"Will we ever move again?" I wondered as I sat with my knees jammed into my chin, sore from the long and bumpy ride on the wooden plank which lined the back of a "bush taxi" – the only public transport between villages in Northern Mali. The "taxi" was actually a rusty and roadworn pickup truck packed with more than two dozen men, women and children, more than I ever imagined could fit in the small, flat space between the cab and the tailgate. "Why are we stopping now?" I smiled at myself as I felt a sense of exasperation rising. Smiling was the sole way to make this overheated and overcrowded situation tolerable.
Our delay was caused by a police security roadblock. Judging from my previous experiences traveling through Mali, I knew that we would be detained for at least forty-five minutes, until the taxi driver finished joking with the police officers and bribed them to ignore the fact that his vehicle was overloaded. The other passengers seemed not to experience the frustration I felt, but rather accepted that our journey's speedy continuation depended on the officers' discretion and the driver's willingness to pay. While my own frustration stemmed partly from my upbringing in a North American culture that places a premium on time and efficiency, I was unsettled knowing that even if the officers could have written a citation or detained the driver for overloading his vehicle, they had no authority to demand a "fine" for their private enrichment.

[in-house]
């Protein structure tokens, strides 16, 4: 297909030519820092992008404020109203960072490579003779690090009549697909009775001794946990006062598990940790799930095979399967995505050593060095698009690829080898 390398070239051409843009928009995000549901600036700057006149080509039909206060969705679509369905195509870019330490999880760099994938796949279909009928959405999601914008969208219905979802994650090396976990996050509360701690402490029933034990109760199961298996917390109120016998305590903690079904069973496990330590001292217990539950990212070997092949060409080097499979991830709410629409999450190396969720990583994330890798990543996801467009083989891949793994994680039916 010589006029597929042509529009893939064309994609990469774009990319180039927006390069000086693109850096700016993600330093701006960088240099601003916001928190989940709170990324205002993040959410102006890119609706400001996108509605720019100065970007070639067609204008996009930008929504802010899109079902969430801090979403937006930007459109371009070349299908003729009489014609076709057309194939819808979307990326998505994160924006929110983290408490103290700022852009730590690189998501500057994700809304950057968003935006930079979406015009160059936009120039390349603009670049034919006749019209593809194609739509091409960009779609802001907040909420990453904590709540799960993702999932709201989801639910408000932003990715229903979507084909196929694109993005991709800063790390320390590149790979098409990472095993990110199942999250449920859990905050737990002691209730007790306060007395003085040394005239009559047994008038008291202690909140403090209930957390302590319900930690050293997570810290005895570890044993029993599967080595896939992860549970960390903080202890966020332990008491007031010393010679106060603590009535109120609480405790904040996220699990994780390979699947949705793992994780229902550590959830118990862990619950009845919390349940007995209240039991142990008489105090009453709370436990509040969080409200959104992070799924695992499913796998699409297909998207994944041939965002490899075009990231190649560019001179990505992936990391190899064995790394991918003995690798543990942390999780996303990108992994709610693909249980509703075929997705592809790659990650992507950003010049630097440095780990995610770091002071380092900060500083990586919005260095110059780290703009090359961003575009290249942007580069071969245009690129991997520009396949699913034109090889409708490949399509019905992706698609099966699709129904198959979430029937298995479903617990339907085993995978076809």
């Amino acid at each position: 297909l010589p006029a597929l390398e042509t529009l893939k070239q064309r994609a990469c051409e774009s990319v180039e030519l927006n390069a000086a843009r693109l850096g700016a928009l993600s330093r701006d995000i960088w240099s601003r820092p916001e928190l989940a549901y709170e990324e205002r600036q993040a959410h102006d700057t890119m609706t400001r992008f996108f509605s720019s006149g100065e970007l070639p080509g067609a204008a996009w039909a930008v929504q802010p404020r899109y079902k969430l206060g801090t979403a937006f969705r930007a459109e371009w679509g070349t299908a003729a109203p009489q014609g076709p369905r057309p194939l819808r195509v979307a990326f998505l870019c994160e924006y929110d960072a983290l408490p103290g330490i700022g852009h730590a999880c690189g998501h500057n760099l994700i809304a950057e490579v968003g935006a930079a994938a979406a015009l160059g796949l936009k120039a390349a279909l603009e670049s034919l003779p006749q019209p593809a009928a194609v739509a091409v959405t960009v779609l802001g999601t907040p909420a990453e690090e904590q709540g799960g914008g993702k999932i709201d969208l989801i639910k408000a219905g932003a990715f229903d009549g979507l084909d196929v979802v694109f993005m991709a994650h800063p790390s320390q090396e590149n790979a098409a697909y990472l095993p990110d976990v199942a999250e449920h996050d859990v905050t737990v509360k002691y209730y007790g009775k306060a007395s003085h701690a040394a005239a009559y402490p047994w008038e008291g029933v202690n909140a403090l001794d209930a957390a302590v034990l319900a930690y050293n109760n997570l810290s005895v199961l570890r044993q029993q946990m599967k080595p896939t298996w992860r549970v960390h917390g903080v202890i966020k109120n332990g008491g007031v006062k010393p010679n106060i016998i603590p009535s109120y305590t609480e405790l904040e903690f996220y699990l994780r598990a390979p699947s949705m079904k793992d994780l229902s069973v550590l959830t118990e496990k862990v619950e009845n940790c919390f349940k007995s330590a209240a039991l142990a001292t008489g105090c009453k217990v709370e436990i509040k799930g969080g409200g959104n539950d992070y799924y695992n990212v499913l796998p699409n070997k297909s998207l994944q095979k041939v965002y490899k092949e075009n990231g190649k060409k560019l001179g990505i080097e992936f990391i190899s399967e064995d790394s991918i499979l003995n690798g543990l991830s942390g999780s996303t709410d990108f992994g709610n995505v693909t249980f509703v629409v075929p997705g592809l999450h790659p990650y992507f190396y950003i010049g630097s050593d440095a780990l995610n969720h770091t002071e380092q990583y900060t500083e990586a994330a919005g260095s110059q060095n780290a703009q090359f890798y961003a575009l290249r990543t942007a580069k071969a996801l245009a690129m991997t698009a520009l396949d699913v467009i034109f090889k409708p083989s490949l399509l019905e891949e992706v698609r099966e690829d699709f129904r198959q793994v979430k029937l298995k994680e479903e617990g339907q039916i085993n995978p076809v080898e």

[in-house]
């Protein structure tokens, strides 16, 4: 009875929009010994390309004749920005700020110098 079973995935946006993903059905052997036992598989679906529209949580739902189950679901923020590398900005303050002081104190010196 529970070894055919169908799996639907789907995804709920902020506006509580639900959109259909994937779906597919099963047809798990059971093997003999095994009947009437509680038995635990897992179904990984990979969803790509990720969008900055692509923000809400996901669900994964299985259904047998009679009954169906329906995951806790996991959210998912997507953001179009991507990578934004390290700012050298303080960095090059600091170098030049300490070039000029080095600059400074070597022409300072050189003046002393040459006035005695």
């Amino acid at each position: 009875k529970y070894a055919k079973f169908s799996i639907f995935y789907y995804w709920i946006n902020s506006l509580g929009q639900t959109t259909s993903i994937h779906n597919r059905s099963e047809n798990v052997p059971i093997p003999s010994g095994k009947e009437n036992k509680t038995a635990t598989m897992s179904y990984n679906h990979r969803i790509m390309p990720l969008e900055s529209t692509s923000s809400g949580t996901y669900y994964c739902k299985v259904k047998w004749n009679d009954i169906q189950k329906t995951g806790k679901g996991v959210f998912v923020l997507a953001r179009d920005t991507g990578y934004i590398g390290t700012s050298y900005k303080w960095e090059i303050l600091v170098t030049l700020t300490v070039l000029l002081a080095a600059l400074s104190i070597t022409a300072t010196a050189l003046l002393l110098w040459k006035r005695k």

Suzanne B. Goldberg,
Corruption, Legal Education and Change in West Africa: A Broader View of Human Rights,
Harv. Hum. Rts. J.
Available at: https://scholarship.law.columbia.edu/faculty_scholarship/969